The fx-7000GA is a calculator manufactured by the Casio Corporation of Japan in approximately 1987. This calculator is identical to the fx-7000G in every respect apart from minor cosmetic differences. Both calculators have 82 scientific functions.
The graphic display consists of 63 dots by × 95 dots for plotting graphs; however, it is also organised to display 8 lines of text where each line may have a maximum of 16 characters.
From the image at the top, you can see the keyboard and the functions that are available, and the manual is the best place to learn more about them.
One of the interesting features of this calculator was the ability to express multi-statement functions manually and in program mode. This is where one may write multiple formulas or commands separated by colon symbols.
This calculator comes from a very long line of graphing calculators going all the way back to the earlier 6000 series such as fx-6000G, and fx-6500G that had graphing capability.
The 6000 series had 32 dots by × 96 dots display; however, the 7000 series has an extended vertical display of 63 dots. The 6000 series was the most ground breaking in terms of technology, and this was because of the advances in low power memory IC by Sanyo. This was also one of the earliest graphing calculators on the market placing Casio firmly in the lead.
The electronic engineering behind the 6000 and 7000 series was very similar, and the main calculator chip is almost identical based on CMOS technology. What makes the 7000G better is that it had a bigger LCD screen, which became possible due to the improvements in the Liquid Crystal Display (LCD) driver chips.
Programming Model / Language
The programming model is formula based with a mix of mnemonics for the conditional jumps and glyph symbols for variable assignment. The system architecture is Harvard based.
The programming storage space consists of a maximum of 422 steps, where each step occupies a byte of memory. The program area divides into ten sections P0 through P9. You could have ten independent programs in each storage space, or one main program with nine subroutines. The main program can then call these routines when required.
The flow of program execution is very important and for that, you have the familiar “GOTO” command, as one would find in the BASIC language.
For its time, it had a powerful programming language as it could also manage array-type memories, and pointers.
It is very easy to program this, as the language would be second nature to any programmer. Just for fun, I wrote a program for the delta-y transformation as this is something very easy to remember and it took just a few minutes.
I made some games, learnt how the memory space was organised, and wrote a program for displaying the Mandelbrot set. This is normally difficult to achieve in 422 bytes, but after hacking its memory, I was able to use the variable register space as well.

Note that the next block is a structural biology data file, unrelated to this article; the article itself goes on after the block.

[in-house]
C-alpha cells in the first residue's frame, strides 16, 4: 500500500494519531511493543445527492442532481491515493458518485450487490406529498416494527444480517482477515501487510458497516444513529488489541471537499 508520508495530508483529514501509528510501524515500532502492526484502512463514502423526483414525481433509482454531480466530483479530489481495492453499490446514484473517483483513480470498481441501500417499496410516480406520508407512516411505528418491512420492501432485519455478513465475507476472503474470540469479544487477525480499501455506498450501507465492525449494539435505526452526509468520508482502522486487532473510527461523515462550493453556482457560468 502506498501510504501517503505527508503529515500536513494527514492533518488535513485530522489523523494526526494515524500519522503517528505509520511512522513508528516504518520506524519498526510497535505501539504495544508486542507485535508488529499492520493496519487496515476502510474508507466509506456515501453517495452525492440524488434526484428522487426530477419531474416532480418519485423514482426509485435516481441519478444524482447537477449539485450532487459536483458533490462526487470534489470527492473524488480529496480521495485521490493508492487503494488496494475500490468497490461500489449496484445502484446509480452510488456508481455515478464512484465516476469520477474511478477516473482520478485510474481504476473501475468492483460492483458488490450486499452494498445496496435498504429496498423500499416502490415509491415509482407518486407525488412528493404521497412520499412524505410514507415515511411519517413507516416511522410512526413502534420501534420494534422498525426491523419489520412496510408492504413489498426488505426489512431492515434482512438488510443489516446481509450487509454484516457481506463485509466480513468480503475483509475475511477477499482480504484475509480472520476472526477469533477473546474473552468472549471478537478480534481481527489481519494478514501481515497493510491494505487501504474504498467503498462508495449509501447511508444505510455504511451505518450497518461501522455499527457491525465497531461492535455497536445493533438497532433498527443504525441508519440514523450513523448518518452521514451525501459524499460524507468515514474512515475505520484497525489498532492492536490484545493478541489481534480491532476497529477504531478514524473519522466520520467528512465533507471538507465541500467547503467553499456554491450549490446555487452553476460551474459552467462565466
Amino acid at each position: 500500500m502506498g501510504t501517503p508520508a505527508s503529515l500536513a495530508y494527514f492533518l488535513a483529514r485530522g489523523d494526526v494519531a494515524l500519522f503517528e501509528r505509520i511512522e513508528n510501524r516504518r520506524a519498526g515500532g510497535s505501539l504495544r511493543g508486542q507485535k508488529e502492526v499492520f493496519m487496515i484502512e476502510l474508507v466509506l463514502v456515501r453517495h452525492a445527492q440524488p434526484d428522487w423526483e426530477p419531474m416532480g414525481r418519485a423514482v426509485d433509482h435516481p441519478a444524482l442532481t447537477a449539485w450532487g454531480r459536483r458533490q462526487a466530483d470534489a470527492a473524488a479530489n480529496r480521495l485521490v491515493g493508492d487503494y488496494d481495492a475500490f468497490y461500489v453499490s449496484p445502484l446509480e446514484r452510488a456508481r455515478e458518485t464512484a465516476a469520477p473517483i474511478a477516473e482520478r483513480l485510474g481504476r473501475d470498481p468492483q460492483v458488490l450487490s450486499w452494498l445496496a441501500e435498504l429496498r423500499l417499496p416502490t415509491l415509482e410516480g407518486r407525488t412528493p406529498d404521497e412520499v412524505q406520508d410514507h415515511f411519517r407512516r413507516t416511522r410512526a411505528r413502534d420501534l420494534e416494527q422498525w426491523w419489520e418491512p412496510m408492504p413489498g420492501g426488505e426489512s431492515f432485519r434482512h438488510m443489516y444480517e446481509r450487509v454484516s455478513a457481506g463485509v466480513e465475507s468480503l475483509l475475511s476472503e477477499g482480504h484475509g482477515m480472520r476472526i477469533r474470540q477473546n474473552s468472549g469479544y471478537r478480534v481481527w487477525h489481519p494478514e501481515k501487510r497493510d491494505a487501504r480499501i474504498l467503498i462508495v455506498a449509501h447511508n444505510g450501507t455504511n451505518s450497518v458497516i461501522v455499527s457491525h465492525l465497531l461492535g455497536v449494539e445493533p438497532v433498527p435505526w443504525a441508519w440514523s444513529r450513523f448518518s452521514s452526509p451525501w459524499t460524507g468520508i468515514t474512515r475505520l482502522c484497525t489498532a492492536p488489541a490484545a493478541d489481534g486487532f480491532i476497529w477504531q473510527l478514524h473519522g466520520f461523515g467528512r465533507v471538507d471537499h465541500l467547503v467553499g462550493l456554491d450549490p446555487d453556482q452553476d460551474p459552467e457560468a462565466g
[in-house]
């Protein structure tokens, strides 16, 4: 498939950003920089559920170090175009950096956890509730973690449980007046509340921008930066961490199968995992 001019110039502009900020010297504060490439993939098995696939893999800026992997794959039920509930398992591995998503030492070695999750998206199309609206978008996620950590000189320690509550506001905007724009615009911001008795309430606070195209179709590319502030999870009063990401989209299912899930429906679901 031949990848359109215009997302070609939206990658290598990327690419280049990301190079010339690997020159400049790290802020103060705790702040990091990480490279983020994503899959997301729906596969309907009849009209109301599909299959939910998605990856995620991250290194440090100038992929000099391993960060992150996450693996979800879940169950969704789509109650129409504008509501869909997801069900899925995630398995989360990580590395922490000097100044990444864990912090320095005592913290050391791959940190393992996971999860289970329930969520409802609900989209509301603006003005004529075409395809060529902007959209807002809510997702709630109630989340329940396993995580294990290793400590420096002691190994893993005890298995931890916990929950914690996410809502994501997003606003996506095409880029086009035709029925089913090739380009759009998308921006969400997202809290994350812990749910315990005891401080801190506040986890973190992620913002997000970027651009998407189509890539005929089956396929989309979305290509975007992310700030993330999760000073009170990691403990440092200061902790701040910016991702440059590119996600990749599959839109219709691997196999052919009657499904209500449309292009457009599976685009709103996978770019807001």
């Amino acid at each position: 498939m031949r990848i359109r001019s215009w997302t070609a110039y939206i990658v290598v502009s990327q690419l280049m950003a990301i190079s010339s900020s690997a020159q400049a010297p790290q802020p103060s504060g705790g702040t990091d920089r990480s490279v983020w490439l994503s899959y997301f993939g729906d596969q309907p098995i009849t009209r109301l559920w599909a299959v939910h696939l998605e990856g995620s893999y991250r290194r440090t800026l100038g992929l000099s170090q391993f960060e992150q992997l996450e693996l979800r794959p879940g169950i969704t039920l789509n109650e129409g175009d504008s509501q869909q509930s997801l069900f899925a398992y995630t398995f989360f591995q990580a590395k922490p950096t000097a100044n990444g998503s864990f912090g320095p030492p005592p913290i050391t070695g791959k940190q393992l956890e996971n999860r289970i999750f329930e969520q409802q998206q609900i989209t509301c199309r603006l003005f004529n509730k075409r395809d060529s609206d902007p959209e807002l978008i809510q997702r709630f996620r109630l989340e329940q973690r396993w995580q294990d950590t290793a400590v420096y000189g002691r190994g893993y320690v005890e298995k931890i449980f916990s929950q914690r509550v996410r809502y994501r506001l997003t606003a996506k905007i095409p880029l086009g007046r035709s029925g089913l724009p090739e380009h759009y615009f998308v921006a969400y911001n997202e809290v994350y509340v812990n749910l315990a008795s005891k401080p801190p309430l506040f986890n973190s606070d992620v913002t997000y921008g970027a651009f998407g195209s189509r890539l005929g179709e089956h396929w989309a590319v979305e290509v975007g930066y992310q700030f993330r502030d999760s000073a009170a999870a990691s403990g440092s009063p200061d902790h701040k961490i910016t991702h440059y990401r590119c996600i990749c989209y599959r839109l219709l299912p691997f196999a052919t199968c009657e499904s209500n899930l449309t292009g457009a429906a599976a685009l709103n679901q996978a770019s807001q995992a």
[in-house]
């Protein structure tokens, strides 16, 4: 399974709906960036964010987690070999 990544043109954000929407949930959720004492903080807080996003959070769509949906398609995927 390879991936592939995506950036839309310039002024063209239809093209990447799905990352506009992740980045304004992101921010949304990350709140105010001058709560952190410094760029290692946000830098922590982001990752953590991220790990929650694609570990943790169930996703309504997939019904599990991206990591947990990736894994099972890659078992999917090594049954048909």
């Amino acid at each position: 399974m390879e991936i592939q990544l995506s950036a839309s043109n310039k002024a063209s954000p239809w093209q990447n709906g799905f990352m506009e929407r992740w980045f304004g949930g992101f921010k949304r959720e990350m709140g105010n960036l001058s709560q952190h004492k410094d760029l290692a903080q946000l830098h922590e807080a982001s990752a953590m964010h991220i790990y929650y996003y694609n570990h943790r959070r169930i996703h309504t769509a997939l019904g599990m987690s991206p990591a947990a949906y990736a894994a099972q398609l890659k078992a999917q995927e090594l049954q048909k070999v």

Physical Power Switch
An interesting design feature was this physical power switch to control the power to the calculator. This is why the batteries lasted as long as they did. On average, the three CR2032 batteries lasted two years (or 100 hours) depending upon usage of course.
Overall, it is a nice toy to play with, and if you like vintage technology, you can pick one of these up cheaply from places such as eBay. The current price for a fx-7000G is around a £10 if it has the original box and manual with it. The price of the fx-7000GA is also around the same; however, it depends on the auction day and the number of collectors bidding.
My First Programmable Calculator
I bought this calculator in 2004 at Cash Converters, and even then, it was ancient for its time.
I have always hated programmable calculators especially the ones that drew fancy graphs. I remember when I was in school, a rich kid brought one to class, and he was always showing off with it and fiddling with the buttons all day long. Of course, he had the entire brat pack of rich kids following him around. They were all middle-class, white, and into computers. They of course thought they were very superior destined for Cambridge, and I used to let them think so. However, I had the ZX81 at home and was programming in Z80 assembly language, but I was not going to tell!
I still remember my maths teacher in college advising us not to rely on graphics calculators too much. In Pure and Applied Mathematics, when you had to sketch a curve, the skill was in understanding the equation and being able to extract the necessary information such as points of intersection. Being able to understand where the curve intersected the x-axis and the y-axis, and finding the turning points provided a deeper insight into the equation.
Of course, these days you just enter the equation, and the calculator will plot it all for you and provide you with all the pertinent information. The average run of the mill student stopped using his brains two decades ago!
The one thing the teacher forgot to mention was that if you were to use your brains, then over time you could solve these equations faster in your head, than it would take to program the calculator!
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fx-7000GA Circuit Board
fx-7000GA CR2032 Batteries
fx-7000GA Main Chipset
fx-7000GA Back Cover and Reset Switch